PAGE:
You wouldn’t know it by driving by. Most young folks don’t know it ever existed.
But the bustling CanalSide neighborhood – a 700-unit apartment community now being completed at the foot of Taylor Street adjacent to the Columbia Canal and Riverfront Park – was once a nightmare of a prison called Central Correctional Institution.
Born of a prison reform movement that swept the country before the Civil War, CCI was hailed as a relief from “medieval dungeons.” But by the time it closed in 1994, it was scorned as hopelessly antiquated, a relic in the world of high-tech prisons of the late 20th century.
In 1999 when it was demolished, those associated remembered it as the closest thing to hell on Earth. One inmate at the time said that if the walls could talk, they would scream.
Roughly located off Huger Street between Blanding Street and Klapman Boulevard, the prison held the state’s most dangerous inmates in hideous overcrowded conditions. It’s demise was national news, with The New York Times calling it “the prison from Hell.”
Bob McAlister, a Columbia public relations executive and former deputy chief of staff for Gov. Carroll Campbell, spent every Friday afternoon and evening there for 10 years holding Bible studies and counseling death row inmates.
He remembered the rows and rows of bunks stacked five stories high. The intense, stifling heat in the summer. Inmates throwing urine and feces on him as he walked through the worst ranges. And most vividly, he remembered the smell.
“It reminded me of the torture chambers of England,” he said. “It was dark, it was dank and it stunk. And there were vermin of all kinds. It was the thing of horror movies.”
Here are some facts:
▪ CCI was the state's first penitentiary, a castle-like structure built in 1867.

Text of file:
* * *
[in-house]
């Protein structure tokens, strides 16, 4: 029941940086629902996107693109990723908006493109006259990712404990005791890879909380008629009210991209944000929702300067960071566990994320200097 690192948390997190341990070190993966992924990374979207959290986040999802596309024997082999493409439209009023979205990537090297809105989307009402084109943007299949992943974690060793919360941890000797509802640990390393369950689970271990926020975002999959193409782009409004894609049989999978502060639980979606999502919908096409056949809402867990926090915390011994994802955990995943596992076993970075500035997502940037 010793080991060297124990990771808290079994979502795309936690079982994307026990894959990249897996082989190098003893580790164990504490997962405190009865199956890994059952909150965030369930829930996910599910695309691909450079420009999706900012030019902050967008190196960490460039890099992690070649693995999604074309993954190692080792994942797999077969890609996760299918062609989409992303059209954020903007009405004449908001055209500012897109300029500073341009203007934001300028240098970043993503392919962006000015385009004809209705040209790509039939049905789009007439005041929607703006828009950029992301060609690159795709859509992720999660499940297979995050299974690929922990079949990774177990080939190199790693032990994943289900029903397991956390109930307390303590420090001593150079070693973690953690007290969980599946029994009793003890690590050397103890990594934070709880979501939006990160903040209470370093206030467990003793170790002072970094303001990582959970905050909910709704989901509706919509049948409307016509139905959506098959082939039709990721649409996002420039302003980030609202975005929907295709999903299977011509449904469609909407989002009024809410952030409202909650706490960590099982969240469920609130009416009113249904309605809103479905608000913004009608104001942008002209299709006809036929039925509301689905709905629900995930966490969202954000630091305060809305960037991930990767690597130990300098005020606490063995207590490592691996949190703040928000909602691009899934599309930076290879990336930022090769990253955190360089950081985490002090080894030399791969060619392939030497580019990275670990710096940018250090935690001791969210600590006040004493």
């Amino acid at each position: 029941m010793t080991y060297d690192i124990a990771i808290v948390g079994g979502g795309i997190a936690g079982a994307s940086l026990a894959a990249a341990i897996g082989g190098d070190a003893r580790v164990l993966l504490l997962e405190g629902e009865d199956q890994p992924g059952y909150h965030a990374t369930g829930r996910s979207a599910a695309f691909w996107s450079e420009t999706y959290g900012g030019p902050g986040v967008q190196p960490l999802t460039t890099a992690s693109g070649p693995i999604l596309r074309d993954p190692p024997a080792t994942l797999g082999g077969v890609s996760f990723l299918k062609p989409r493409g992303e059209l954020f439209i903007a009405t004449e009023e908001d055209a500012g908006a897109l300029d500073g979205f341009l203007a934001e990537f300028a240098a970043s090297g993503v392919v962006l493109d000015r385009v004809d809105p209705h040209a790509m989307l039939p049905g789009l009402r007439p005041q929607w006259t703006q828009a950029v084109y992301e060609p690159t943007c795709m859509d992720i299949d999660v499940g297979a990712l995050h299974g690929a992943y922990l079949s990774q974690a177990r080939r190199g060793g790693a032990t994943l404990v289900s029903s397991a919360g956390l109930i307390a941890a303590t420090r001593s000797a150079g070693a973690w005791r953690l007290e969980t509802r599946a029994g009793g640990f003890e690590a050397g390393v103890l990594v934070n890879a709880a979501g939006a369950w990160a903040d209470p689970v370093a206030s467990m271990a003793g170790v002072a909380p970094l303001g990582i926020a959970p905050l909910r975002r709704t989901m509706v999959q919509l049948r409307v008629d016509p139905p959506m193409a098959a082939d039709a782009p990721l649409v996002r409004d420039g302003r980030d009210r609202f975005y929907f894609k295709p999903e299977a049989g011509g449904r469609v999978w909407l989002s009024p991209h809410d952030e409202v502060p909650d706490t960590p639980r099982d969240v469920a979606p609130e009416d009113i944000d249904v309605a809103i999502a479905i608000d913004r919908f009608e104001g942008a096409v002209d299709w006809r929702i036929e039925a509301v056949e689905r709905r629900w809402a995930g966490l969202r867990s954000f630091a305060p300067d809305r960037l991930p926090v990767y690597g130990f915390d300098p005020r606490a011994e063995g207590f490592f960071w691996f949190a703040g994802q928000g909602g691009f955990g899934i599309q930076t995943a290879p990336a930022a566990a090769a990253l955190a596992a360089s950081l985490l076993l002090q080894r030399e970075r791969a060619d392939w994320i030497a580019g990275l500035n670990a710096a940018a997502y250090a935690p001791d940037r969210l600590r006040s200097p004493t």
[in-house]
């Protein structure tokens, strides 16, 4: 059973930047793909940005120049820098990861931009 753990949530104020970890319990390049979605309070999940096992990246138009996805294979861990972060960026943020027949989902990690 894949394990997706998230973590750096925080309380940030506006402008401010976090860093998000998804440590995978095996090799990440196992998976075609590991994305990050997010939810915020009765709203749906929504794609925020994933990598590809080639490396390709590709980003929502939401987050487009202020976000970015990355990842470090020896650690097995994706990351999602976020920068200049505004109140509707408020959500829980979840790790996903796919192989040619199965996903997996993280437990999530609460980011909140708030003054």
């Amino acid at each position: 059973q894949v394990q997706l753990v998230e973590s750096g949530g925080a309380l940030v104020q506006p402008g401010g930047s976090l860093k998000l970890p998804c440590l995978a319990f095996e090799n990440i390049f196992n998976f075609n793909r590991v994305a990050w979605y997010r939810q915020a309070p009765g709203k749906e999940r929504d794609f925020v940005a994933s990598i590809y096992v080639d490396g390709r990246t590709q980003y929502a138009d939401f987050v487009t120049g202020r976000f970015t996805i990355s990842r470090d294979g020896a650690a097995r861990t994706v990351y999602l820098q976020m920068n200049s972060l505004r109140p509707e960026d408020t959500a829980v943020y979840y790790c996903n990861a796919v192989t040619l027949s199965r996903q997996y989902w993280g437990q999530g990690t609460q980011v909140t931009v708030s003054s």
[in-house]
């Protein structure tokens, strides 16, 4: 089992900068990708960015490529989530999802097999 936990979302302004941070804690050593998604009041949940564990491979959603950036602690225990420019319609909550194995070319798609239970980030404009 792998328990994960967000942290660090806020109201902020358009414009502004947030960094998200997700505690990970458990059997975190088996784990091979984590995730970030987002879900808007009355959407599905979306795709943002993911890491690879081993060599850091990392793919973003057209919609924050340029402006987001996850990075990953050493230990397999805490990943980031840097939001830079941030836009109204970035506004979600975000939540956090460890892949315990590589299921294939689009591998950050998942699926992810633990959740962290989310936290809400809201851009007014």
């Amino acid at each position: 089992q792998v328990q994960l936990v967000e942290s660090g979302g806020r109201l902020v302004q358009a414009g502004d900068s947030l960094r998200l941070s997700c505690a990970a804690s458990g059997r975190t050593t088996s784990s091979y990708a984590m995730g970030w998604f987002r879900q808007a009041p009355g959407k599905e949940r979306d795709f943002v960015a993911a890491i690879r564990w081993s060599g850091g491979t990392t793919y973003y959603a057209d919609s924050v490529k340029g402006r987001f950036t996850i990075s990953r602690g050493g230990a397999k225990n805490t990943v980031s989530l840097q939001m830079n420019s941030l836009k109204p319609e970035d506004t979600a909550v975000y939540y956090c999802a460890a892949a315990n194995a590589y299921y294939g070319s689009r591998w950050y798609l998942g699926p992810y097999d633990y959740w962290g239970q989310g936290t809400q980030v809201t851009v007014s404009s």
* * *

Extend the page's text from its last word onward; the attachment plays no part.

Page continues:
▪ The five-story Cell Block One, the site's oldest building, initially had no roof. Inmates slept on straw mats exposed to the elements and used ladders to reach their cells.
▪ Convicts built the prison with granite blocks taken from a Fairfield County quarry. The blocks were transported to the site on barges along the Broad River and the Columbia Canal.
▪ In CCI's 127-year history, about 80,000 convicts were housed there. It was overcrowded with 1,300 inmates when it closed in 1994.
▪ Towards the end of the 20th Century, it averaged a stabbing every 10 days
▪ CCI was home to the state's Death House, whenever executions were legal throughout the 20th century. Convicts were hanged in the counties where they committed their crimes until 1912, when the state installed an electric chair, called Old Sparky.
▪ The Death House was the site of 243 executions between 1912 and 1986. Forty-eight whites and 195 blacks were executed there. The youngest, a black boy from Clarendon County accused of killing two white girls in the 1940s, was 14.
▪ One of the most ingenious escapes was in 1971, when four inmates widened the toilet drain in the chapel to reach the Columbia Canal.
▪ One of the most notorious prisoners was Pee Wee Gaskins, a serial killer, who in 1991, while serving 10 consecutive life sentences for murder, was put to death for constructing a bomb that killed another inmate in his cell.
▪ Convicts started manufacturing license plates and road signs in 1930. The Prison Industries building was the site of many attempted escapes, including several in which prisoners tried to fly using artificial wings.
▪ The worst riot, in 1968, lasted three days and left 17 injured.
▪ Prisoners were allowed to exercise later in the 20th Century. The sight of prisoners walking in the prison yard and playing on the prison ball field became commonplace before CCI was closed.